By Briana Vannozzi
“Putin’s going to find himself in the middle of a gay tornado. I’m going to drive my Subaru Outback into Red Square, doing doughnuts and blasting Melissa Etheridge.”
All jokes aside, if you’ve ever wondered why the punch line — as seen in this “Saturday Night Live” skit about lesbians driving Subarus — exists, look no further than this former ad man.
“In Subaru’s case we thought that being a little sly and a little humorous with the brand was going to be the ticket to conveying what we were really trying to do and winning the hearts and minds of these consumers,” said John Nash, former partner and creative director for Moon City Productions.
The company used clever marketing to purposely cultivate an image and gain favor within the gay community at a time when pop culture was years from embracing it.
“To convince an auto manufacturer to actually speak to the LGBT or gay and lesbian community in the first person, in their media was a pretty groundbreaking thing for 1994,” Nash said.
Nash was the creative director of the ad agency spearheading the LGBT campaign. His team found Subaru cars appealed to several niche markets. And lesbians were one.
Research showed they were four times as likely to purchase the vehicle than their heterosexual counterparts. The reasons were unclear, but the team seized the opportunity to transform the brand.
“This is a famous thought process in advertising — that you show an advertisement to an individual, give them as much information as you want, but the consumer will complete the circle in the end. You don’t have to show them every little thing,” Nash said.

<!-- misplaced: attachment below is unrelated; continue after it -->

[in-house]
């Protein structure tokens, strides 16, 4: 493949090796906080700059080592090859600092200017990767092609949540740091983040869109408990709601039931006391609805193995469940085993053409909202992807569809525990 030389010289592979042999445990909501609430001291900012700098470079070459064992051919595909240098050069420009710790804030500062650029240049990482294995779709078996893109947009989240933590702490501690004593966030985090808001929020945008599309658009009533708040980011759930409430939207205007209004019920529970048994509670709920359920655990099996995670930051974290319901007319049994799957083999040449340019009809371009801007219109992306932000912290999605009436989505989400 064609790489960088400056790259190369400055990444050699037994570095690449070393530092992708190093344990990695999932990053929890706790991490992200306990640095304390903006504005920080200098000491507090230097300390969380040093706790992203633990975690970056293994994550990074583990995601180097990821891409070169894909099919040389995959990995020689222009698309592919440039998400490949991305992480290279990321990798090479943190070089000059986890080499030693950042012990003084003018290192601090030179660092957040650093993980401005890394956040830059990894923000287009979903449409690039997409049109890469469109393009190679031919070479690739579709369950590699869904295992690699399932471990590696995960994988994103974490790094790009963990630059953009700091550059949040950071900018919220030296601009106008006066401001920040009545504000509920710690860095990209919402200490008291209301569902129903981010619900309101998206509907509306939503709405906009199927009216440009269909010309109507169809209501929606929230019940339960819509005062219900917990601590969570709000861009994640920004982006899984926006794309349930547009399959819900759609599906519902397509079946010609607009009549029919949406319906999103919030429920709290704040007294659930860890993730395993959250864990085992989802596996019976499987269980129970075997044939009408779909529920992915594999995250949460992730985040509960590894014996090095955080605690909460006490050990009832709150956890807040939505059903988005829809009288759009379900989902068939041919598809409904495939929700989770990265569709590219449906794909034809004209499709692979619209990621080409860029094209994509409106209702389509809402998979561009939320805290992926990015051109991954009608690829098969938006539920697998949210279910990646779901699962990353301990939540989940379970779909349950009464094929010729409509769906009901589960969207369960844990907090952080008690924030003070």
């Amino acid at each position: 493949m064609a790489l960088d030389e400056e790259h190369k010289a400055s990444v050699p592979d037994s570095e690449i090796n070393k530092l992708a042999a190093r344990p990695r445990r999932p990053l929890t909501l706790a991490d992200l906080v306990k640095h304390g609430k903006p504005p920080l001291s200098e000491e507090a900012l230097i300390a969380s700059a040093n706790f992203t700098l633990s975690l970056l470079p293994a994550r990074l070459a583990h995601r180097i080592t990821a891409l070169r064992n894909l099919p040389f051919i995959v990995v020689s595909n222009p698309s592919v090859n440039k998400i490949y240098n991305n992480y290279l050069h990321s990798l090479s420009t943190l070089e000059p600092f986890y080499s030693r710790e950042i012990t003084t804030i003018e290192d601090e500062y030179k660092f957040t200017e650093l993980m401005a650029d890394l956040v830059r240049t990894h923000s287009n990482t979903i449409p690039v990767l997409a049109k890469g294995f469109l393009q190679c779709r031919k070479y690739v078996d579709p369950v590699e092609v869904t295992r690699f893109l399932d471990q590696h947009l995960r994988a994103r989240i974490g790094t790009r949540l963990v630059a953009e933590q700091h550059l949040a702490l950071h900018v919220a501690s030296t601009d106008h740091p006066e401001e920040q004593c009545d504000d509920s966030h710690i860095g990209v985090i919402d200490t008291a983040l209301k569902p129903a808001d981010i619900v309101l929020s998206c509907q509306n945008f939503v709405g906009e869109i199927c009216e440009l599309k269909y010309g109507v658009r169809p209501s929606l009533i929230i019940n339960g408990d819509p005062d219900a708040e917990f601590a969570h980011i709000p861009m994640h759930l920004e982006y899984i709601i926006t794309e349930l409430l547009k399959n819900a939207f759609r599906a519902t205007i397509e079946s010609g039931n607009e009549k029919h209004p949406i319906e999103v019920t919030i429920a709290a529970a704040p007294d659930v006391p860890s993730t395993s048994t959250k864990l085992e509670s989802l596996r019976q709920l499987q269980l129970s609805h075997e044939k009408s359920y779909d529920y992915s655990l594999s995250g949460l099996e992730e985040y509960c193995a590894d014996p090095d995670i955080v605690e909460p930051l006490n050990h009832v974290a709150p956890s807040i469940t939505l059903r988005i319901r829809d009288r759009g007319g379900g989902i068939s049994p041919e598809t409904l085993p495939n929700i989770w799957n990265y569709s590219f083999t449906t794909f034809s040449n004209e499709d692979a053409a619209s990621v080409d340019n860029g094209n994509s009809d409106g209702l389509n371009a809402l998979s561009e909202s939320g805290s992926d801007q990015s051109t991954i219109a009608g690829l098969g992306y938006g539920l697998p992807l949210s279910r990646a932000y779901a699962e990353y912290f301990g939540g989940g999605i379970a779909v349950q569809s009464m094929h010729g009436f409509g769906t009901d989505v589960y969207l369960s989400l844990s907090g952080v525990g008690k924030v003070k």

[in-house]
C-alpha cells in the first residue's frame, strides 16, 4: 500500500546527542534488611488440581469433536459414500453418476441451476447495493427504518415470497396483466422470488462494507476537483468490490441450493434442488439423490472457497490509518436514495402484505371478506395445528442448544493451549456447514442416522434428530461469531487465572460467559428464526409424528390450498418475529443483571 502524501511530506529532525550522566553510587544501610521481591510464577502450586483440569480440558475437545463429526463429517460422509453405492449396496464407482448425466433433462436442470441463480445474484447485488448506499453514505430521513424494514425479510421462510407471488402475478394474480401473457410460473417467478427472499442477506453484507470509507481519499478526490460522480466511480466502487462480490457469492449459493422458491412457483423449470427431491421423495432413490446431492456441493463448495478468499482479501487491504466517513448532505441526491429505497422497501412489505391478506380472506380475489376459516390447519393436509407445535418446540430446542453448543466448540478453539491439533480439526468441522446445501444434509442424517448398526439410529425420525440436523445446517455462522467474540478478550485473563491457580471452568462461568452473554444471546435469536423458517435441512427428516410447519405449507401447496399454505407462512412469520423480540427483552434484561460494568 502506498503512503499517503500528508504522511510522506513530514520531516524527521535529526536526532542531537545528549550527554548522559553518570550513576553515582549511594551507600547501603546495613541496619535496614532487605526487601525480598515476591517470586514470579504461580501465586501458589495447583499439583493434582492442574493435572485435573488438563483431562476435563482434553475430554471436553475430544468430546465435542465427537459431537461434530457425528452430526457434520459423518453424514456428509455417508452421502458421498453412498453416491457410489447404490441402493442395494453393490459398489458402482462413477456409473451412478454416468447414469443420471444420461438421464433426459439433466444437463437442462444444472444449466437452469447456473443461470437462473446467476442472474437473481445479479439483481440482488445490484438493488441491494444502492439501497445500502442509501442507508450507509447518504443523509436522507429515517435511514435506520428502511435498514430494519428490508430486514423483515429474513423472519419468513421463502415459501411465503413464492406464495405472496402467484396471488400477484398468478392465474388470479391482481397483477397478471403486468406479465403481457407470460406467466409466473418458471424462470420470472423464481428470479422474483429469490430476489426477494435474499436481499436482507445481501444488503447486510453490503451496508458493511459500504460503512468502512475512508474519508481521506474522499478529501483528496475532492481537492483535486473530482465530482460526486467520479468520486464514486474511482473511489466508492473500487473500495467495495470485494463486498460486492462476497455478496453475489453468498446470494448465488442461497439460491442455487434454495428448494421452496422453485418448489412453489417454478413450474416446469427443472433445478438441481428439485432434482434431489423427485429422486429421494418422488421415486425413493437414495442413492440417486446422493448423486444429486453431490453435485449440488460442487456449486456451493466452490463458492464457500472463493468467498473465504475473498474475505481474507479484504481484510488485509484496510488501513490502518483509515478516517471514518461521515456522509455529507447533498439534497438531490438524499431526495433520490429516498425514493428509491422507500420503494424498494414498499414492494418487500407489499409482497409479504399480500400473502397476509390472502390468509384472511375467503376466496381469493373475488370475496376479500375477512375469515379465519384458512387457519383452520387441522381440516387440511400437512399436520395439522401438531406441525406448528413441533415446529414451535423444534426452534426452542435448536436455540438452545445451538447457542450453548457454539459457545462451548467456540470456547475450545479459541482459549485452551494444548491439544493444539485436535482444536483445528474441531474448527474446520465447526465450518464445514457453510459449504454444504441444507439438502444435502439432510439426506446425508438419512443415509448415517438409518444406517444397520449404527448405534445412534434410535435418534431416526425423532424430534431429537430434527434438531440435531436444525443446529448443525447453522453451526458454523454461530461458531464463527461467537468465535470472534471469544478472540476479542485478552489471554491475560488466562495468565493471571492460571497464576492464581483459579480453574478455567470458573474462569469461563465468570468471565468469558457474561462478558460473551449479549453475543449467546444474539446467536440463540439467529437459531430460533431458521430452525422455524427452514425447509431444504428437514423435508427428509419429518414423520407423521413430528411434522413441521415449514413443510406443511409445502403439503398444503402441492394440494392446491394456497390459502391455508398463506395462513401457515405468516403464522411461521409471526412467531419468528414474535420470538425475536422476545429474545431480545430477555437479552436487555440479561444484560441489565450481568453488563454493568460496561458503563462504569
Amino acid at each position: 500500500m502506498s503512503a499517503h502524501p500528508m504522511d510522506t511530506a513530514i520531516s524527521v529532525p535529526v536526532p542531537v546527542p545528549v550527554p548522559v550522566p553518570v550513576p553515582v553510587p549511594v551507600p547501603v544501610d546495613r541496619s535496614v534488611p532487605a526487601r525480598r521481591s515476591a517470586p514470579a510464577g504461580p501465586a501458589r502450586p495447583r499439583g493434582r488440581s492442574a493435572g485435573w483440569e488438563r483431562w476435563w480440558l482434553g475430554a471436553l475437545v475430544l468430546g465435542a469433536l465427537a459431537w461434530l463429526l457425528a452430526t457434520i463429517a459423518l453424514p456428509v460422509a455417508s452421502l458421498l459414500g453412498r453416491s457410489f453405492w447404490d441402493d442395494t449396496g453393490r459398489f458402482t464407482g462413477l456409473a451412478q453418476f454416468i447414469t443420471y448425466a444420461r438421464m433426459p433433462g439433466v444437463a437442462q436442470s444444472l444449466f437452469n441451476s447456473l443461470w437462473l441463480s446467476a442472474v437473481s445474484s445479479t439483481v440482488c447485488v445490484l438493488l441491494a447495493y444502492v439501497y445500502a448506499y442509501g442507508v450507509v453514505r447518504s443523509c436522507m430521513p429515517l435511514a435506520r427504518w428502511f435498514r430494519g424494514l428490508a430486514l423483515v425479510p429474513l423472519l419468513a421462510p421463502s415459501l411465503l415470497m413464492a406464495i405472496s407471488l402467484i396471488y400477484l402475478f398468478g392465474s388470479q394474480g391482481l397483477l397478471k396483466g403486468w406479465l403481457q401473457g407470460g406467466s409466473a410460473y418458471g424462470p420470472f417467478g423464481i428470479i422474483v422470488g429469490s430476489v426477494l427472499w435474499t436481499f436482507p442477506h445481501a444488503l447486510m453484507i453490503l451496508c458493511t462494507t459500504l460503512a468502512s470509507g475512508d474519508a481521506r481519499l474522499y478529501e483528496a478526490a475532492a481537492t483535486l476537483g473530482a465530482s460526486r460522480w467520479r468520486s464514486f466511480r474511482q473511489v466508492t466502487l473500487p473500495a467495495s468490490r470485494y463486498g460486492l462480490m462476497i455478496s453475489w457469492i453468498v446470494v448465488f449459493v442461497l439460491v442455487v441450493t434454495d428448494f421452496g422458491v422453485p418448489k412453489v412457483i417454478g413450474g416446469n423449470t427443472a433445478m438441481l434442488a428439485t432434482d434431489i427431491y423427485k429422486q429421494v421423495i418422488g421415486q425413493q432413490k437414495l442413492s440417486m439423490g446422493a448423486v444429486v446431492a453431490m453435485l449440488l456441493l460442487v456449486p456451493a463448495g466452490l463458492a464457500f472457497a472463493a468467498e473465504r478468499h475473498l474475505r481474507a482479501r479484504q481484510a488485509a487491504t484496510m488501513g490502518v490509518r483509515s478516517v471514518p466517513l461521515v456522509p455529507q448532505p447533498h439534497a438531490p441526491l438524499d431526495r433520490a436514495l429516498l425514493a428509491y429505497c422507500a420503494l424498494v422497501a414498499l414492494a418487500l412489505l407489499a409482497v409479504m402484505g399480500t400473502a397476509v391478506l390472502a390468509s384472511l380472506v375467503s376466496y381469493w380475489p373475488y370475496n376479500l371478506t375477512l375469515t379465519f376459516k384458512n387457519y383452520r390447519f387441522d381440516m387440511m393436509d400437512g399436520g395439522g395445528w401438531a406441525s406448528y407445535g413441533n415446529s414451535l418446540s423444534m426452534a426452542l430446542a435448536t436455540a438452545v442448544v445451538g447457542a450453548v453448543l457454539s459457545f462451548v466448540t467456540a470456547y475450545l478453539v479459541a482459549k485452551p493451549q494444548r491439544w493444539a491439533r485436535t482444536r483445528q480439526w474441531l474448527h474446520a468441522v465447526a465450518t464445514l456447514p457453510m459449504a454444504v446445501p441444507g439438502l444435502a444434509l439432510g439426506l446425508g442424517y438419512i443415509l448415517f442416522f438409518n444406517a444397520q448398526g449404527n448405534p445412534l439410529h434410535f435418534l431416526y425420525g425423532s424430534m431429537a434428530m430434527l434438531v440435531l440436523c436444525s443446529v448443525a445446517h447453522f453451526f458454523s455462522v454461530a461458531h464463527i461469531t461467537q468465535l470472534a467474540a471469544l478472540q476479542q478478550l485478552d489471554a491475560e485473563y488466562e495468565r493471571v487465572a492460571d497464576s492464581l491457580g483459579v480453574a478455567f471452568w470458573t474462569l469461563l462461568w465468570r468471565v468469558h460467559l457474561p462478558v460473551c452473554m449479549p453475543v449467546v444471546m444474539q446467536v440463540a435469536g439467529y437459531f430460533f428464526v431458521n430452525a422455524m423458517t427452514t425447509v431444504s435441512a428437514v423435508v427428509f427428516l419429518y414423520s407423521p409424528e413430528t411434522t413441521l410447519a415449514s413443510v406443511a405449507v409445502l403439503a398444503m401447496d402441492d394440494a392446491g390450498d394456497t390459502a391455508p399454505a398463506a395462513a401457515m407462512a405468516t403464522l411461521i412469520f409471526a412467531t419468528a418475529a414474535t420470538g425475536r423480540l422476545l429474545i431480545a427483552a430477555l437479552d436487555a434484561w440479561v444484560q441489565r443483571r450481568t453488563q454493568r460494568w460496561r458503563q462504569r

Rather than focus on people, the ads used imagery and language to make subtle suggestions. It can be seen in symbols at the end of the commercial. Or the canny use of license plates from a print ad.
“There’s always a little ambiguity, or can be some ambiguity, in the messaging such that the people you’re trying to single out to pick up on it will, and the other people won’t,” said John McCarty, chair of marketing and interdisciplinary business at The College of New Jersey.
It’s not that Subaru was the first company to advertise to the gay and lesbian community. It’s that they were the first in the U.S. to do it consistently and openly.
The ads successfully grabbed the LGBT community without alienating others.
“Perceiving the brand as being gay friendly did not cause us to purchase the car. There were a lot of other factors. It certainly made us happier with our purchase. And we made a lot of lesbian jokes while we were buying the car,” said Subaru owner Samantha McKay.
“Lifestyle advertising actually can make a lot of sense because if a product is good but has little differentiation between alternative choices of theirs, then this is where the sort of lifestyle advertisements can help seal the deal,” McCarty said.
And while other brands may have tapped into the gay and lesbian market, it’s this campaign that’s had staying power. And that’s part of what makes a Subaru a Subaru.